Because why not.
Libre ang mangarap, we say in the Philippines. I’ve never really dreamed of going to London, but then again, I had never really dreamed of going to Paris, or Europe in general, and now all I do is dream of going back. So, in the off-chance that a magical confluence of events somehow makes a London trip possible, it’s always a good idea to have a travel plan ready, right? “Build it and they will come” and all that.
Source: Misterzee / Wikimedia Commons
Because the Brits have a sense of humor.
The West End is smack dab in the middle of London, Covent Garden is not a garden, there’s no circus in Piccadilly Circus, and there isn’t as much wood in St. John’s Wood as one would have a right to suppose. Any country that can think of such delightfully misleading names deserves to be descended upon by tourists who can’t pronounce Thames or Marylebone.
Because London is home to Baker Street and Platform 9¾ and George Smiley and Old Bailey.
- Yes, Old Bailey; the bird man from Neil Gaiman’s Neverwhere, that is. In fact, Neverwhere should be reason enough to visit London.
- I revere George Smiley, despite the unfortunate fact that he’s fictional.
- It turns out there is actually no solid barrier between Platforms 9 and 10 in the real King’s Cross, but it should still be fun to take a look, and they do have this Platform 9¾ wall in the western departures concourse.
© User:Colin / Wikimedia Commons / CC-BY-SA-3.0
- 221B didn’t exist in the time of Arthur Conan Doyle — apparently Baker Street didn’t go that high back then — and the fact that the building now designated as 221B is actually supposed to be 239 Baker Street kind of wreaks havoc on my orderly sensibilities (hah!) but I still want to go, if only because I’ve loved Sherlock Holmes for decades. (I’m actually rather proud of the fact that my affections well predate the BBC series, and also I wish that the show’s Moriarty and Mycroft were truer to canon, but that’s another story.)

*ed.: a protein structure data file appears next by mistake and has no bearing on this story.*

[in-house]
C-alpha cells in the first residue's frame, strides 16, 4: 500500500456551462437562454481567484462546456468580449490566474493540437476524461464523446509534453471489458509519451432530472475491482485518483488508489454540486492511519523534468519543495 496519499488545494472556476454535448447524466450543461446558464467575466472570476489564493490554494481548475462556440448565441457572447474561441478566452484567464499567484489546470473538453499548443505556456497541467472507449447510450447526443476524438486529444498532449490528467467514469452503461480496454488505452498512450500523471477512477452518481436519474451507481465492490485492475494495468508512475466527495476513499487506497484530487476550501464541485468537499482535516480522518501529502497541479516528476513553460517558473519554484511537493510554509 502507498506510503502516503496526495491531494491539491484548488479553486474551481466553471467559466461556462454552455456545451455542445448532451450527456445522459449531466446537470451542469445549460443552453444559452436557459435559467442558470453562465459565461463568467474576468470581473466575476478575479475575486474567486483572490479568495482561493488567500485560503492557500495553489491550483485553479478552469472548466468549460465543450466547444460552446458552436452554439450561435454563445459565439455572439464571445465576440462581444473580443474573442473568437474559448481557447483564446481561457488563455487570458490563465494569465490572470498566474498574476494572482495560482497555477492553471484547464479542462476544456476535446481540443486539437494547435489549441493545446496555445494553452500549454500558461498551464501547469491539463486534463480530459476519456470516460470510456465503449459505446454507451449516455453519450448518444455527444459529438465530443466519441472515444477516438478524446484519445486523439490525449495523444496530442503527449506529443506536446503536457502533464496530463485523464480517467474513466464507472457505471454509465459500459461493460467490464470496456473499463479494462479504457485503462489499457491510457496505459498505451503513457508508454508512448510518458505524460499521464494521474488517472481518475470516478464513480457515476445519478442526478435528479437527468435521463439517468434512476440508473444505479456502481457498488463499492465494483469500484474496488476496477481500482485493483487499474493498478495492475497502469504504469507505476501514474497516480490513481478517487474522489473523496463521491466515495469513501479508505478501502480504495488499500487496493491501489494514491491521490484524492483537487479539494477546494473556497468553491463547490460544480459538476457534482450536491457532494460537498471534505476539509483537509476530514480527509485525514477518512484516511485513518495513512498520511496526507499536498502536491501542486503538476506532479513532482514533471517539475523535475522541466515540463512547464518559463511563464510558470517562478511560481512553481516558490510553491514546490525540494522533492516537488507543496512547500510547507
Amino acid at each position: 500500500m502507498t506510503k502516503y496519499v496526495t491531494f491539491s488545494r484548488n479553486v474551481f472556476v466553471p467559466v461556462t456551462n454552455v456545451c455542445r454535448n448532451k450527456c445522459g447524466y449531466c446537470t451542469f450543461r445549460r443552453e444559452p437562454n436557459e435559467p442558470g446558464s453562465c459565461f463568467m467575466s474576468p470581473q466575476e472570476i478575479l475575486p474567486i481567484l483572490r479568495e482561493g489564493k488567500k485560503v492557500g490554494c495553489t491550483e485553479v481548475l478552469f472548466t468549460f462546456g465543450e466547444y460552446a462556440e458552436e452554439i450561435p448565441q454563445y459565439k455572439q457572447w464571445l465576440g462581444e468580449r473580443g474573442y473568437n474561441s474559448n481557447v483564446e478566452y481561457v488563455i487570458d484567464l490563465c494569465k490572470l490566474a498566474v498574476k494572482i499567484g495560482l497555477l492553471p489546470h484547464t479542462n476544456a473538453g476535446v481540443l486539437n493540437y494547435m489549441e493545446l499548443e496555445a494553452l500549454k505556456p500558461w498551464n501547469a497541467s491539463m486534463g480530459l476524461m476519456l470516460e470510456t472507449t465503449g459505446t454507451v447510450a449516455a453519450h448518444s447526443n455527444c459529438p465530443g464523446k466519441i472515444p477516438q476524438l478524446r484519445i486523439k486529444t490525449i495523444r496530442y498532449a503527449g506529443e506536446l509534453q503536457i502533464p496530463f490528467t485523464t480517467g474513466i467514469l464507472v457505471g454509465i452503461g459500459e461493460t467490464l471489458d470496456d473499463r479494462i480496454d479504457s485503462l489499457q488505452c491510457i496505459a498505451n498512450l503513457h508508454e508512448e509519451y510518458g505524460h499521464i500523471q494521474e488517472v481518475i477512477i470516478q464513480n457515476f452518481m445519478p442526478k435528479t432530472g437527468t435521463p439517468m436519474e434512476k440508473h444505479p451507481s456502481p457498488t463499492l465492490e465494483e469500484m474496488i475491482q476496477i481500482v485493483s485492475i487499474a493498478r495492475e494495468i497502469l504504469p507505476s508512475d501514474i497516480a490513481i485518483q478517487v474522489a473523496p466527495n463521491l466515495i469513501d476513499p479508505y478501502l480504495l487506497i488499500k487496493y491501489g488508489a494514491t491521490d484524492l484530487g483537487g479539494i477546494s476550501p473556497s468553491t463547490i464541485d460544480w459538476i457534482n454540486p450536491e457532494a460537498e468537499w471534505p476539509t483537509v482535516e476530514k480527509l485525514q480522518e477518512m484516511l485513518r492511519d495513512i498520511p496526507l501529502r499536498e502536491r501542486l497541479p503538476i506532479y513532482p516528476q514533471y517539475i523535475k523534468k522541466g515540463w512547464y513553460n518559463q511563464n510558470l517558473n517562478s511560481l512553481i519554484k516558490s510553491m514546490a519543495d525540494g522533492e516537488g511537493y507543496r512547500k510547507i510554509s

Because Prince Philip is a god.
In Vanuatu, anyway.
Because there are sleeper trains from London to the Scottish highlands.
And I’m a sucker for trains. And the Scottish highlands. Never mind that I don’t drink whiskey and I easily get cold and I probably can’t understand anyone when I’m there. (It’s me, not them.) My favorite Dick Francis book is To The Hilt. Also, there’s a sleeper to Cornwall, where George Smiley has a cottage.
Because England has such a rich history.
I’m no history buff, but a walking tour I did in Munich opened my eyes to the depth that a little knowledge of history can add to one’s experience of a place. I have to admit the little I know of English history is gleaned mostly from fiction: the Blitz from Narnia, for example, the tradition of the Ceremony of the Keys from Tom Clancy’s Patriot Games, and the disappearance of the Ninth Legion from Centurion and The Eagle. But I look forward to learning more and then seeing where it all happened with my own eyes.
Source: Wjfox2005 / Arpingstone / Wikimedia Commons
Because I like a challenge.
Actually, I’m not sure that I do, but there are so many reasons why I shouldn’t go to London — there’s a gaping hole in the ground where my travel fund used to be, for one — and yet I still feel pulled to it somehow. So…I’m thinking it’ll be fun to find ways to make it possible. London is expensive? No problem, I’ll just walk everywhere and eat cheaply and go to parks instead of plays. October is the rainiest month of the year? No problem, I’ll bring a coat and an umbrella and think what an authentic experience I’m having with proper English weather.
And just, really, because why not.
Care to join me? In subsequent posts, let’s research London attractions, make a shortlist of hotels we can realistically stay in (The Ritz and The Goring are out, I think), put a travel budget together, and keep our fingers crossed the universe decides such diligence should not go unrewarded.
“Let’s plan a trip to London!” was created by LSS for travel site Small-Town Girls, Midnight Trains. All rights reserved.
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